Moreover, Bayern proved to be a very strong team: finished in the Bundesliga’s third place the following season while winning the German Cup. On the other hand, Beckenbauer was summoned for the first time to represent the main team of West Germany, playing in the starting eleven in their first world cup in 1966. West Germany end up losing in the final to the host team – England. Despite the loss, Beckenbauer received the award for the best young player of the tournament.
Beckenbauer’s leadership skills did not go unnoticed. In 1968 he became captain of Bayern Munich – just in the same season that the Bavarians won the Bundesliga after 37 years and a consequent place in the Champions League for the upcoming season.
Even though he started as a full- back midfielder, it was in central defense that stood out the most. Beckenbauer played as what is called sweeper – a defender with freedom to go up in his midfield and remaining behind the central line in team’s defense movements. His game reading and pass quality were tremendous for that role, both helping in the team’s attacking build and fierce defensive recovery.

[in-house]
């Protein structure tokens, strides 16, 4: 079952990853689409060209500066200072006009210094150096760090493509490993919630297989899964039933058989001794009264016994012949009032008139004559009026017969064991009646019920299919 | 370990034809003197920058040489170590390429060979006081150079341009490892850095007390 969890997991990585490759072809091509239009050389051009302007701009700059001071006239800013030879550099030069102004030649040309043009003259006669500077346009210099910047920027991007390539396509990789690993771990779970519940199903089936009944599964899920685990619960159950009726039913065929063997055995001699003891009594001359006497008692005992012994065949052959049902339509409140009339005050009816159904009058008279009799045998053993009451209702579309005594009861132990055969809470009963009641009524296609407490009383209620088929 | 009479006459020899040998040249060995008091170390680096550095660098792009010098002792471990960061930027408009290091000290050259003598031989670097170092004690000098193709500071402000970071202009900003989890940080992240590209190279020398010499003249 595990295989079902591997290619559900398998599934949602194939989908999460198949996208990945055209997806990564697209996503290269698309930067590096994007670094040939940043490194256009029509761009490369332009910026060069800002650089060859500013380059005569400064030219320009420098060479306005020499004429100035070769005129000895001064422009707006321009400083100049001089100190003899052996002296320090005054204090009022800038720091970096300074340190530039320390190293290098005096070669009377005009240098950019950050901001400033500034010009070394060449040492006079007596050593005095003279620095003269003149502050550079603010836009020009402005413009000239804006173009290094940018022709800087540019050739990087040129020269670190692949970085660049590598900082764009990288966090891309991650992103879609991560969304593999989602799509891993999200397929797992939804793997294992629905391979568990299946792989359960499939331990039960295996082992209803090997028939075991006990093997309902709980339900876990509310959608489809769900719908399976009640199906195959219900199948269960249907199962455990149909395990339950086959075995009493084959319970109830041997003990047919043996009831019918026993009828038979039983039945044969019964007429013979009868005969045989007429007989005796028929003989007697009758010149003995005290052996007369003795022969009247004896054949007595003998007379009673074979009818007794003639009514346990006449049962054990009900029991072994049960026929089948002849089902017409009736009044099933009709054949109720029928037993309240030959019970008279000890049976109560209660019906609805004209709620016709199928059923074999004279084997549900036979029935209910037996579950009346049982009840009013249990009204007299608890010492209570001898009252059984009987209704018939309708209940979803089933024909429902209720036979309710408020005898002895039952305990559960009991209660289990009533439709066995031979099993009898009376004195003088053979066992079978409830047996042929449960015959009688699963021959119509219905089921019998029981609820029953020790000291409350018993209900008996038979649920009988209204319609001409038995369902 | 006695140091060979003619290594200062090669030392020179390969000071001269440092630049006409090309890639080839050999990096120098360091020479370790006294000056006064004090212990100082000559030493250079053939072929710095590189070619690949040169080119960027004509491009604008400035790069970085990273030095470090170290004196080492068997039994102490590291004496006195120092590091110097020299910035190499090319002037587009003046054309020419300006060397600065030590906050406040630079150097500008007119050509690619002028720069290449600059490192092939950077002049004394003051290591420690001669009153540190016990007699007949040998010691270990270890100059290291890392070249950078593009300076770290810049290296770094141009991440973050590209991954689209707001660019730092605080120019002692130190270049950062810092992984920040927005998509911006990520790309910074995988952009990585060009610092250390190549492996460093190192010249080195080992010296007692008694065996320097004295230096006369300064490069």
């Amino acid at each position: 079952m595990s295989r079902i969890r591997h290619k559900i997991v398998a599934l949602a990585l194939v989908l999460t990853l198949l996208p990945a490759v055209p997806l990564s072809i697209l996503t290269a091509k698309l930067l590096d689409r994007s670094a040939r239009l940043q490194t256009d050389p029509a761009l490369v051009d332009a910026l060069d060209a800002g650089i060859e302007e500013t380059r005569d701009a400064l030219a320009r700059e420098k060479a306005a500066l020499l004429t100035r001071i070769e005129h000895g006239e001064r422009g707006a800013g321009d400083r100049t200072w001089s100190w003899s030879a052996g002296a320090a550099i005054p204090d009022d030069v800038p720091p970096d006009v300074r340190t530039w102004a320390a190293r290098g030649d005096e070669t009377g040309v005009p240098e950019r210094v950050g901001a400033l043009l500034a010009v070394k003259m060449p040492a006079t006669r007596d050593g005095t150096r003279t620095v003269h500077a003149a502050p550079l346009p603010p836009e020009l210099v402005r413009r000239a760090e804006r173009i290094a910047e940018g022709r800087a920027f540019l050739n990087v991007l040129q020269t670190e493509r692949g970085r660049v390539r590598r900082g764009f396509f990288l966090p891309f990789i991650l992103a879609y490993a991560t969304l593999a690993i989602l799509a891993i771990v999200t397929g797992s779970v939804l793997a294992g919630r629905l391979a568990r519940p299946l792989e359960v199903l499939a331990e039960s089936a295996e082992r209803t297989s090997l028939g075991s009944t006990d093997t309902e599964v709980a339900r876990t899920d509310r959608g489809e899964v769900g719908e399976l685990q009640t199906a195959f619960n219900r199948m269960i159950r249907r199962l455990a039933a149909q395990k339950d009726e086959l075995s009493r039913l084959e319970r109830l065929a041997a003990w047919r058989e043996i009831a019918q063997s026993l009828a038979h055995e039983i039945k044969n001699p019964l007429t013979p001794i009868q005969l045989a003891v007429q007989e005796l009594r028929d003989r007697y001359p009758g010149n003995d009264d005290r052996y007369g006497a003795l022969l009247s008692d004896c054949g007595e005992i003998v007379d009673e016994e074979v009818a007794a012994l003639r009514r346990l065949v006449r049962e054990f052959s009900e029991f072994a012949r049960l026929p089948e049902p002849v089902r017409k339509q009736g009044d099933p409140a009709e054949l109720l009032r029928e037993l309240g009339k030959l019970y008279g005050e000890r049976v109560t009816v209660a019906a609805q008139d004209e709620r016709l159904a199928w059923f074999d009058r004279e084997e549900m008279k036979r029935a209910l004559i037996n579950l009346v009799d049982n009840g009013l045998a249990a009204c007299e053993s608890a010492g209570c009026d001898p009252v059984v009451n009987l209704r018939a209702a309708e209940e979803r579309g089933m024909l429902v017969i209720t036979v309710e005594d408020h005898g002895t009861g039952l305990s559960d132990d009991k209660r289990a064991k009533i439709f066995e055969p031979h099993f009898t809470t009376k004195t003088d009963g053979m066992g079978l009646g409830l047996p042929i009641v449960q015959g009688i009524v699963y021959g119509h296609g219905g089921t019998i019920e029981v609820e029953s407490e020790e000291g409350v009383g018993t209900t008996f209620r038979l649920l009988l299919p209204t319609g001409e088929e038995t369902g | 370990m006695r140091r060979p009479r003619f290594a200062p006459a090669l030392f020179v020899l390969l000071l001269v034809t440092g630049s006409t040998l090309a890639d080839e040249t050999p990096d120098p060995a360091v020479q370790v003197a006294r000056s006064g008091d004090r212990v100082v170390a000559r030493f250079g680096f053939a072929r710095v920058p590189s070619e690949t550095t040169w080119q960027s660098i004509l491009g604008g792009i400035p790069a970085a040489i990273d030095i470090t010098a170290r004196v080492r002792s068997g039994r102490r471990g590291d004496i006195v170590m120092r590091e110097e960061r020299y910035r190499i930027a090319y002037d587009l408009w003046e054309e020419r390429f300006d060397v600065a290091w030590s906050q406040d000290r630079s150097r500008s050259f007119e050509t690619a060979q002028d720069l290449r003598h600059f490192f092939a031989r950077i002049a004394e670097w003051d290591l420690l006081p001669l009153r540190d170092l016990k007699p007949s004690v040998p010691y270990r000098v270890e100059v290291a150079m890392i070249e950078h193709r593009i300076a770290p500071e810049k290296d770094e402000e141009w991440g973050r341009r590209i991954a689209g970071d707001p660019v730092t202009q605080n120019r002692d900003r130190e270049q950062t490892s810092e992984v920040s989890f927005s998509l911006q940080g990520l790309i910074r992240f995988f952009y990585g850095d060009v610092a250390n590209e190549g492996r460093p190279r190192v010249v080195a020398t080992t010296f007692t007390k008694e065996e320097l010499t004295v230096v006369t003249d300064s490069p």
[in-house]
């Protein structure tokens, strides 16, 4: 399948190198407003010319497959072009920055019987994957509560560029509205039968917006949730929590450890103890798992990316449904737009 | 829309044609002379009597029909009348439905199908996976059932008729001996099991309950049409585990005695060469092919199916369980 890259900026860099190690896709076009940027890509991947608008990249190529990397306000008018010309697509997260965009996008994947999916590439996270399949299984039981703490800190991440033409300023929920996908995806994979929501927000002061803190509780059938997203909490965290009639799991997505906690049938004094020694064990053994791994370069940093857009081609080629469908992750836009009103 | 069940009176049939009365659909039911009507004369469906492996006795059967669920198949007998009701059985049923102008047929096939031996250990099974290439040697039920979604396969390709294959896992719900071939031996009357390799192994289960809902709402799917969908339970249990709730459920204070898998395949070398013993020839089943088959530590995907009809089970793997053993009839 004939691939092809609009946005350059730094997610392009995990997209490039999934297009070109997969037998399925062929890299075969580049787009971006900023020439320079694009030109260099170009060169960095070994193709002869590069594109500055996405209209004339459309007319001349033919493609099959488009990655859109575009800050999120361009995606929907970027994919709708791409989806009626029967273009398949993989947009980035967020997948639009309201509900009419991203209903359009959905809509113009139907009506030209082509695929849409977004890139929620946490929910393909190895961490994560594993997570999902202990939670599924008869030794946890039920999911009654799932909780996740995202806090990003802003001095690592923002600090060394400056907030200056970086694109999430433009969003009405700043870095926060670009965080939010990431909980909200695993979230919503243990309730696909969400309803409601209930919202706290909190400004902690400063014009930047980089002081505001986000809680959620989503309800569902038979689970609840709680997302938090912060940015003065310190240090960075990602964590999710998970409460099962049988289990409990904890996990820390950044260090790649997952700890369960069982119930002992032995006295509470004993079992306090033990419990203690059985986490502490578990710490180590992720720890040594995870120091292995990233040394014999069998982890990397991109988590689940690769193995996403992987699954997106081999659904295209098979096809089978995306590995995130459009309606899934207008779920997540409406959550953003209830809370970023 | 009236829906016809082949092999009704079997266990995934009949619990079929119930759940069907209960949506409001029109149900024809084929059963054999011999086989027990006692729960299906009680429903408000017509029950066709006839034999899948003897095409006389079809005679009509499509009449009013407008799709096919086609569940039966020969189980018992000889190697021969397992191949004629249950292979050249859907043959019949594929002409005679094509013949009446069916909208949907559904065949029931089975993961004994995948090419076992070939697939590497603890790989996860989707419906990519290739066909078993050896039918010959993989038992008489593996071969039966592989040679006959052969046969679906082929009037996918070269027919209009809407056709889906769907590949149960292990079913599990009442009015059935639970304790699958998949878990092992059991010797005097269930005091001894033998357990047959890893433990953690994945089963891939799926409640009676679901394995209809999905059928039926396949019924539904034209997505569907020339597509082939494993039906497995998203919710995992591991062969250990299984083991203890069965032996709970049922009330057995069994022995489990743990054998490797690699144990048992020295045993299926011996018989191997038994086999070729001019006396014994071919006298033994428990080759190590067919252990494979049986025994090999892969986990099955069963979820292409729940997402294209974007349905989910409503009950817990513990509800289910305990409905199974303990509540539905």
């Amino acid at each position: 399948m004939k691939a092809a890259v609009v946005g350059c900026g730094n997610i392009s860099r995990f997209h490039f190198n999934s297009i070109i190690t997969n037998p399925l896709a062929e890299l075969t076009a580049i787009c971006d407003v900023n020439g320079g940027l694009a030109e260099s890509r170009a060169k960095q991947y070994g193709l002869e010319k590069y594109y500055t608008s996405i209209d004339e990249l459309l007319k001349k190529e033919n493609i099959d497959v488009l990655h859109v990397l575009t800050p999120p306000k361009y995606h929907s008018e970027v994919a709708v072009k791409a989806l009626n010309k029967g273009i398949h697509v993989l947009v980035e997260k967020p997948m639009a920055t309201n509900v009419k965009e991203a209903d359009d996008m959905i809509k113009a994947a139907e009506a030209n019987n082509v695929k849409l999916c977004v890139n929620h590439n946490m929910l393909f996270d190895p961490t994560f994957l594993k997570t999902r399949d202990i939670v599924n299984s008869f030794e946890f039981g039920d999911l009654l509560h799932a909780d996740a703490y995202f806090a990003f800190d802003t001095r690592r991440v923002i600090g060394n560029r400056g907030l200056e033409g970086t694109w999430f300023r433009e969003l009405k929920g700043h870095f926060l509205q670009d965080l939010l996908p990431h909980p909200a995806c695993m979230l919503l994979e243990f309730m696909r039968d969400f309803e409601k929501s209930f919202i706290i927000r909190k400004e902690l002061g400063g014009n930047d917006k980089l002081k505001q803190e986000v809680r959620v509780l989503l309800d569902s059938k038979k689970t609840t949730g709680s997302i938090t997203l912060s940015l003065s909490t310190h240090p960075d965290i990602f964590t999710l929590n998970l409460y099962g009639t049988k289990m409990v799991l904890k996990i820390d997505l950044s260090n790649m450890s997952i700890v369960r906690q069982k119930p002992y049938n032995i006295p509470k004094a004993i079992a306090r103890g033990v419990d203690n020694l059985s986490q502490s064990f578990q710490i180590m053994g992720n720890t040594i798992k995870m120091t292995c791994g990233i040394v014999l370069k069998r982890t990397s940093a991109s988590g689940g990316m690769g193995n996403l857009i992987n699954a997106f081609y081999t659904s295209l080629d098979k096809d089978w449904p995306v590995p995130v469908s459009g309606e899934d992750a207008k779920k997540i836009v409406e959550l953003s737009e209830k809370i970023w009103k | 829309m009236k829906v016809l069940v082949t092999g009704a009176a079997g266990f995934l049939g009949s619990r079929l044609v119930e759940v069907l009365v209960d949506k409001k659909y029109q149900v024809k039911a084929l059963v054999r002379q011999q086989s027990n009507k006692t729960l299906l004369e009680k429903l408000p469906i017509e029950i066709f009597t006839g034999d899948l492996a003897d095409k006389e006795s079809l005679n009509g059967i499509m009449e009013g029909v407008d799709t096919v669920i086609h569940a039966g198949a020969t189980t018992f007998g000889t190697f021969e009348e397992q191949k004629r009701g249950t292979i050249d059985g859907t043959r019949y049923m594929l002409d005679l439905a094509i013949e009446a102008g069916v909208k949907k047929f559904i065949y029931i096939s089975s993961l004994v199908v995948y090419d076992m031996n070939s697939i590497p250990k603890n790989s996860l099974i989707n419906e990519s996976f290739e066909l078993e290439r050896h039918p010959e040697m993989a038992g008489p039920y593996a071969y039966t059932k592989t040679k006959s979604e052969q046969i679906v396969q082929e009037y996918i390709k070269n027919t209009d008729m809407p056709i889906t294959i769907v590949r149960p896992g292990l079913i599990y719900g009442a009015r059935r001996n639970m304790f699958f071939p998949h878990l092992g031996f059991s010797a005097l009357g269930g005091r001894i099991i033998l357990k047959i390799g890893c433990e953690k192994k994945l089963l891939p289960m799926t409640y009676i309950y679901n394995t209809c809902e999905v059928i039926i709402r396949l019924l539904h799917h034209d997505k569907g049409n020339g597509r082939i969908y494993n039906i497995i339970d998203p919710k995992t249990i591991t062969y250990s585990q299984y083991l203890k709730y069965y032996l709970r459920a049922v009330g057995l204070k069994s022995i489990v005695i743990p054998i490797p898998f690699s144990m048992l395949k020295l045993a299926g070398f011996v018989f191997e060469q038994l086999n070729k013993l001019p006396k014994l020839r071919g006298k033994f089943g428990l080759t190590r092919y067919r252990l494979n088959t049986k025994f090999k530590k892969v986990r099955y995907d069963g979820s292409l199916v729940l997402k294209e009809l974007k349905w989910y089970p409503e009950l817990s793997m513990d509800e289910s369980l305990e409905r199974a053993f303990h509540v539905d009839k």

Those powerful long runs out of central defense had never been seen before by another player. Up to then, no one had thought that a sweeper had any reason being in his opponents’ half of the field, let alone scoring. Beckenbauer created and bequeathed this tactic to the modern game. It contained the element of surprise becoming his trademark.
The Emperor helped Bayern winning four consecutive German’s Cup and after three years without winning the Bundesliga, in 1971/1972 he raised the trophy again. Last but not least, he won the UEFA European Championship or EURO with West Germany.
Consequently, he was nominated European Footballer of the Year, the first defender of all-time to win the most prestigious individual trophy of the international football, receiving the 1972 – Ballon d’Or.
His fantastic legacy would not stop there. In 1974, the most awaited moment had come for the Germans: FIFA’s World Cup took place in their country.